|Building Code Changes, Water Heater SEER Ratings, HVAC Equipment SEER Ratings
The North Carolina Code making process is an ongoing process regardless of the adoption dates of the current NC Codes. The NC Building Code Council continually adopts changes to the Codes between code cycles that are not in the printed volumes of the various codes. As part of the Rulemaking process, the Council assigns effective dates for each code amendment which is the date that makes the change mandatory, and is enforceable by the code enforcement official. There are several changes to the NC Residential Code that will become effective January 1, 2015. Almost all of these changes will be beneficial to contractors, though the new span tables for Southern Yellow Pine will present some challenges.On June 1, 2013 new design values for Southern Yellow Pine (SYP) went into effect for all visually graded dimension lumber. These new values represent the findings of the Southern Pine Inspection Bureau’s (SPIB) recent destructive testing of full size specimens. The new values are anywhere between a 20 to 30 percent reduction in four design values. The new design values apply to all visually graded SYP lumber. The values affected are bending, tension parallel to grain, compression parallel to grain, and the modulus of elasticity. The NC Building Code Council has incorporated the new design values into span tables in the 2012 NC Residential Code effective January 1, 2015.
To review, download and/or print the amendments effective prior to or effective January 1, 2015 go to this link.
A list of Residential Code Changes with brief explanation of the changes can be reviewed here.
Water Heater SEER Ratings
On April 16, 2015, there will be significant updates to water heater energy factor (EF) requirements as the result of updates to the National Appliance Energy Conservation Act (NAECA). These new requirements call for higher Energy Factor (EF) ratings on virtually all residential gas, electric, oil and tankless gas water heaters as well as certain light duty commercial models. The NAECA regulation effective date of April 16, 2015, applies only to the manufacture of water heaters. Manufacturers, distributors and contractors may continue to sell products manufactured prior to this date for an indefinite period of time.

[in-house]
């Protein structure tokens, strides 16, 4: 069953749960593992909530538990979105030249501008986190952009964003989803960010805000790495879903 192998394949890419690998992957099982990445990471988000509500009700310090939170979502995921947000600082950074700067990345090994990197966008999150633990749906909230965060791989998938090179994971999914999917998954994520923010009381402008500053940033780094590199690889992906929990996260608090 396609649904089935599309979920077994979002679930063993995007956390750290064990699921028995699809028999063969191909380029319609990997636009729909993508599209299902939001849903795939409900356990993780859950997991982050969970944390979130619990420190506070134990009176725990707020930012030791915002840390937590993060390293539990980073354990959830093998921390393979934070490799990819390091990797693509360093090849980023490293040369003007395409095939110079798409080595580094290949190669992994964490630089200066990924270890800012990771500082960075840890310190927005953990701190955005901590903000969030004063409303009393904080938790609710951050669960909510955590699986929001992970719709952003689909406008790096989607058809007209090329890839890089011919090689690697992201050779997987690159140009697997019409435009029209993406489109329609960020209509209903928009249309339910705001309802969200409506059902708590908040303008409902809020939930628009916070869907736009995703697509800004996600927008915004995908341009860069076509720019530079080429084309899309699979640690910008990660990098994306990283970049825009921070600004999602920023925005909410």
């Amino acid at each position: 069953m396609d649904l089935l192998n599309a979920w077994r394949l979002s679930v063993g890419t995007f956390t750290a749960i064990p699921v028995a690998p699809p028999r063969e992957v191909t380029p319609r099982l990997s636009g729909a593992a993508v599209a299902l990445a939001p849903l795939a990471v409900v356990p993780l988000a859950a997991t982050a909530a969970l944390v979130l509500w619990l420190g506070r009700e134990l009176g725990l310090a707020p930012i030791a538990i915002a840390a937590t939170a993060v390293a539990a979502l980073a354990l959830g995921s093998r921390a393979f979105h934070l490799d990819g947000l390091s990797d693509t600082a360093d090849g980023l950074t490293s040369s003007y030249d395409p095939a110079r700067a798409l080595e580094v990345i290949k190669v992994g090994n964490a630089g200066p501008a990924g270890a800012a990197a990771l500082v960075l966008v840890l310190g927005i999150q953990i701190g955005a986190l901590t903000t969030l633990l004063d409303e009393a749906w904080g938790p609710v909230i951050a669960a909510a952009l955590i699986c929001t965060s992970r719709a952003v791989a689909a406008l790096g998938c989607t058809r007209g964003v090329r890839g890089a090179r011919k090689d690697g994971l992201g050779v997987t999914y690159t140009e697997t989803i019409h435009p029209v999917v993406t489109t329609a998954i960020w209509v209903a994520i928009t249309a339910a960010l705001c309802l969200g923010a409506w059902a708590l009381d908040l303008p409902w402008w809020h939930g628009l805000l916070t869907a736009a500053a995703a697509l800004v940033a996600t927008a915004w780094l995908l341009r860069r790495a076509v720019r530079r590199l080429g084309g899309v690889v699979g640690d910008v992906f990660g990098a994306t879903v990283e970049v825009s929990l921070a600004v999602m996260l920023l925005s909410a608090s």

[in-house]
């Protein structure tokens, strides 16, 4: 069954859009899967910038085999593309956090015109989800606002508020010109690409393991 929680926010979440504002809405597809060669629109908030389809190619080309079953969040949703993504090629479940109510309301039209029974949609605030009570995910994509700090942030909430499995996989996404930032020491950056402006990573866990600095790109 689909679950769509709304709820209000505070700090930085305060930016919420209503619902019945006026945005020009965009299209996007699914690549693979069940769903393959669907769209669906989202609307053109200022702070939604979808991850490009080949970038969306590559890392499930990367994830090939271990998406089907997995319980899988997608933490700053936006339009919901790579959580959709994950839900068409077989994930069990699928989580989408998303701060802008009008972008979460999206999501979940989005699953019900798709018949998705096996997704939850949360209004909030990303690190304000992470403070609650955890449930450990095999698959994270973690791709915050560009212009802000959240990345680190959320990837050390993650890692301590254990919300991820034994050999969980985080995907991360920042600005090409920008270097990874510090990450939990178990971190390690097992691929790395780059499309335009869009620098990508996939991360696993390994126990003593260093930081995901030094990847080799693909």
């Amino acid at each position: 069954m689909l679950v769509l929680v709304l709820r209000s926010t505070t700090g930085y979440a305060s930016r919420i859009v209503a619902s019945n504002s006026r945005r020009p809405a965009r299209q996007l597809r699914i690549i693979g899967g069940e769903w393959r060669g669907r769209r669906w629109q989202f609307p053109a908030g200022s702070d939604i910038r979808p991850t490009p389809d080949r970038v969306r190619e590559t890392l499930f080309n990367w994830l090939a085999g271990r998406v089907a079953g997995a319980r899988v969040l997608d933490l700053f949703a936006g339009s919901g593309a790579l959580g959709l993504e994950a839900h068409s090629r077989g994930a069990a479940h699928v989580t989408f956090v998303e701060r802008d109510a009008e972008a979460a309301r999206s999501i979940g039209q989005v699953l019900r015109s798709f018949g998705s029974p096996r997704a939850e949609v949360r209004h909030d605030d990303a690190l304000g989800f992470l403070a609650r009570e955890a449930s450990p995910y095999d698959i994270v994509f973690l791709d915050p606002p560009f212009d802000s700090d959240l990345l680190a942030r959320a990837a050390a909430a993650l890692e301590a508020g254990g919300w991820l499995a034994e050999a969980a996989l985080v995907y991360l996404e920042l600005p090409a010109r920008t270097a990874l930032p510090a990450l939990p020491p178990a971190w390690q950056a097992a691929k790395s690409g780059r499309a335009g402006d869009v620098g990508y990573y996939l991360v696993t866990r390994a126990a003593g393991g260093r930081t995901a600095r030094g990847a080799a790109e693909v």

It is important for contractors to understand that products manufactured before April 16, 2015, can be bought and installed after the changeover date. There will still be product available with the old technology.
If installing the products manufactured after April 16, 2015, residential and multi-family homebuilders will be impacted by the 2015 NAECA standards in several ways. First, new NAECA compliant water heaters (gas, electric and oil models) with capacities under 55 gallons will likely be larger, both in height by 1-2 inches and in diameter by 2 inches. As a result, homebuilders will need to accommodate for this increased product size, including applicable required service clearances (required service clearances vary by model and can be found in the product’s installation manual), and allow for additional overall space at the installation site.
Next, homebuilders installing larger capacity residential water heaters higher than 55 gallons will need to make several adjustments. For gas-fired products over 55 gallons (≤ 75,000 BTU/Hr.), fully condensing combustion technology will likely be required, based on currently available technologies that are capable of meeting the new requirements. As a result, homebuilders will need to include line voltage as well as a means for condensate disposal at the installation site. Electric water heaters over 55 gallons (≤ 12 kW input) will likely utilize integrated heat pumps to meet the new EF requirements, based on currently available technology. You can get more information here.
HVAC Equipment SEER Ratings
New efficiency standards from the U.S. Department of Energy (DOE) will go into effect Jan. 1, 2015 for three different product groups of HVAC equipment- split air conditioners, residential packaged units, and split heat pumps. The most significant product change regarding the new regulations involves all split-system heat pumps which will move from 13 SEER and 7.7 HSPF, Heating Seasonal Performance Factor, to the new national heat pump efficiency minimum of 14 SEER and 8.2 HSP.
While the changes are effective January 1, 2015, the new regulation also includes an 18-month grace period for distributors to sell their remaining inventory. 13 SEER units can still be installed, but the units must have been manufactured prior to January 1, 2015. The grace period ends July 1, 2016.
More information is available here.